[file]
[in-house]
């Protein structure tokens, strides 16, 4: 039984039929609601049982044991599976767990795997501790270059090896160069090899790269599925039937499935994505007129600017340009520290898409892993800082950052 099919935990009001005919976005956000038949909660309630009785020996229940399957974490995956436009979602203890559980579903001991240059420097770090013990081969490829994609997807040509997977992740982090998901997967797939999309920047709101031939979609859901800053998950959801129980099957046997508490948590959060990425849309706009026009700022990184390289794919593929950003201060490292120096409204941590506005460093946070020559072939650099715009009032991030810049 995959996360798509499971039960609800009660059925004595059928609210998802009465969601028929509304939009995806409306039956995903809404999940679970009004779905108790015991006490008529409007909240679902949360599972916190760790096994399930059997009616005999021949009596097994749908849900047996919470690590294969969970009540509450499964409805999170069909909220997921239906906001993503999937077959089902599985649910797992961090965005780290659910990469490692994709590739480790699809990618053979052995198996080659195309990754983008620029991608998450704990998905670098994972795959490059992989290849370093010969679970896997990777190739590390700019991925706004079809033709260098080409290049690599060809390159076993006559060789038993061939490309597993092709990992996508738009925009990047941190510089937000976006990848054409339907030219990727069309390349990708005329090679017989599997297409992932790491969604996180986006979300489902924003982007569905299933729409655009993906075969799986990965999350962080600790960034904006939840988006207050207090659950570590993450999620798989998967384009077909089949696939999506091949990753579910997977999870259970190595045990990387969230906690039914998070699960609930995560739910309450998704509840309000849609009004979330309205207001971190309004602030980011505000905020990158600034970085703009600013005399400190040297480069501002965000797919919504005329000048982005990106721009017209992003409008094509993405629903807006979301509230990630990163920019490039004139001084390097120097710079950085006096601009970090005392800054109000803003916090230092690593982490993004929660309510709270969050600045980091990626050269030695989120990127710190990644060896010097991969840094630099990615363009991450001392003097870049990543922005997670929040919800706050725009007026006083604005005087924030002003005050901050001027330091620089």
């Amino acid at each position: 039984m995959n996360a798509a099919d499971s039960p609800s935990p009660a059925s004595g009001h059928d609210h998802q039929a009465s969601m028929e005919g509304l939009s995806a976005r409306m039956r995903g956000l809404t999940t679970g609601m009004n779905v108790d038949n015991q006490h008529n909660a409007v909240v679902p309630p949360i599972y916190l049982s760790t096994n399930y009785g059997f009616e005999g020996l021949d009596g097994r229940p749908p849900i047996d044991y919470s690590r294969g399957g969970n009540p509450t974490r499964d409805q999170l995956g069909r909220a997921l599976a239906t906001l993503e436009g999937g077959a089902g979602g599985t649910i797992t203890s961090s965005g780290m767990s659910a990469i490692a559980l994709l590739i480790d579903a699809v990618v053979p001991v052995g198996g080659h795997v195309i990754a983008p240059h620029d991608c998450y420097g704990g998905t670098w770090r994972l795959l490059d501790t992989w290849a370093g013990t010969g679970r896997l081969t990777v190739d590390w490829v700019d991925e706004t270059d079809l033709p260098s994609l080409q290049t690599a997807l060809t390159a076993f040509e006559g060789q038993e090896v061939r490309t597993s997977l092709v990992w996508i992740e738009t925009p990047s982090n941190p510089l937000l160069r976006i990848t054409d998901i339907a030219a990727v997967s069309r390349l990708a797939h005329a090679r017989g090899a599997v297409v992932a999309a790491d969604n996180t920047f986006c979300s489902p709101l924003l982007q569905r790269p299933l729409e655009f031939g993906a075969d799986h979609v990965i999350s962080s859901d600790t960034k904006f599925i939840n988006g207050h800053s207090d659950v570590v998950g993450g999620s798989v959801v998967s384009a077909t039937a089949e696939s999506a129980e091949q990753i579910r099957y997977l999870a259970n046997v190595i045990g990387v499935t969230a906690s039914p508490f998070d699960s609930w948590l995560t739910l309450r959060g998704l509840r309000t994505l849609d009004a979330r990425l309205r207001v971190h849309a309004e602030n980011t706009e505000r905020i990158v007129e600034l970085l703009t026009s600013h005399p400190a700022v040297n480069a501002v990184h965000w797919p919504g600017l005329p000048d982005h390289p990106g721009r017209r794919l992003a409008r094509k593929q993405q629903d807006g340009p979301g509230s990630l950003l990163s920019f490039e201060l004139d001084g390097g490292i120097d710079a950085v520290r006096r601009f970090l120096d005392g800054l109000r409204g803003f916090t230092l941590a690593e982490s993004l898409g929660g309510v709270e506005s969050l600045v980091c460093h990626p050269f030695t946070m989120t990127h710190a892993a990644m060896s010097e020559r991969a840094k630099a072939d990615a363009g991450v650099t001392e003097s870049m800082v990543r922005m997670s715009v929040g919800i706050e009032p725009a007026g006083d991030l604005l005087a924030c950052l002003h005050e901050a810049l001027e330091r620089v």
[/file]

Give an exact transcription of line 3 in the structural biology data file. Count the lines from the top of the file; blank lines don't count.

């Amino acid at each position: 039984m995959n996360a798509a099919d499971s039960p609800s935990p009660a059925s004595g009001h059928d609210h998802q039929a009465s969601m028929e005919g509304l939009s995806a976005r409306m039956r995903g956000l809404t999940t679970g609601m009004n779905v108790d038949n015991q006490h008529n909660a409007v909240v679902p309630p949360i599972y916190l049982s760790t096994n399930y009785g059997f009616e005999g020996l021949d009596g097994r229940p749908p849900i047996d044991y919470s690590r294969g399957g969970n009540p509450t974490r499964d409805q999170l995956g069909r909220a997921l599976a239906t906001l993503e436009g999937g077959a089902g979602g599985t649910i797992t203890s961090s965005g780290m767990s659910a990469i490692a559980l994709l590739i480790d579903a699809v990618v053979p001991v052995g198996g080659h795997v195309i990754a983008p240059h620029d991608c998450y420097g704990g998905t670098w770090r994972l795959l490059d501790t992989w290849a370093g013990t010969g679970r896997l081969t990777v190739d590390w490829v700019d991925e706004t270059d079809l033709p260098s994609l080409q290049t690599a997807l060809t390159a076993f040509e006559g060789q038993e090896v061939r490309t597993s997977l092709v990992w996508i992740e738009t925009p990047s982090n941190p510089l937000l160069r976006i990848t054409d998901i339907a030219a990727v997967s069309r390349l990708a797939h005329a090679r017989g090899a599997v297409v992932a999309a790491d969604n996180t920047f986006c979300s489902p709101l924003l982007q569905r790269p299933l729409e655009f031939g993906a075969d799986h979609v990965i999350s962080s859901d600790t960034k904006f599925i939840n988006g207050h800053s207090d659950v570590v998950g993450g999620s798989v959801v998967s384009a077909t039937a089949e696939s999506a129980e091949q990753i579910r099957y997977l999870a259970n046997v190595i045990g990387v499935t969230a906690s039914p508490f998070d699960s609930w948590l995560t739910l309450r959060g998704l509840r309000t994505l849609d009004a979330r990425l309205r207001v971190h849309a309004e602030n980011t706009e505000r905020i990158v007129e600034l970085l703009t026009s600013h005399p400190a700022v040297n480069a501002v990184h965000w797919p919504g600017l005329p000048d982005h390289p990106g721009r017209r794919l992003a409008r094509k593929q993405q629903d807006g340009p979301g509230s990630l950003l990163s920019f490039e201060l004139d001084g390097g490292i120097d710079a950085v520290r006096r601009f970090l120096d005392g800054l109000r409204g803003f916090t230092l941590a690593e982490s993004l898409g929660g309510v709270e506005s969050l600045v980091c460093h990626p050269f030695t946070m989120t990127h710190a892993a990644m060896s010097e020559r991969a840094k630099a072939d990615a363009g991450v650099t001392e003097s870049m800082v990543r922005m997670s715009v929040g919800i706050e009032p725009a007026g006083d991030l604005l005087a924030c950052l002003h005050e901050a810049l001027e330091r620089v």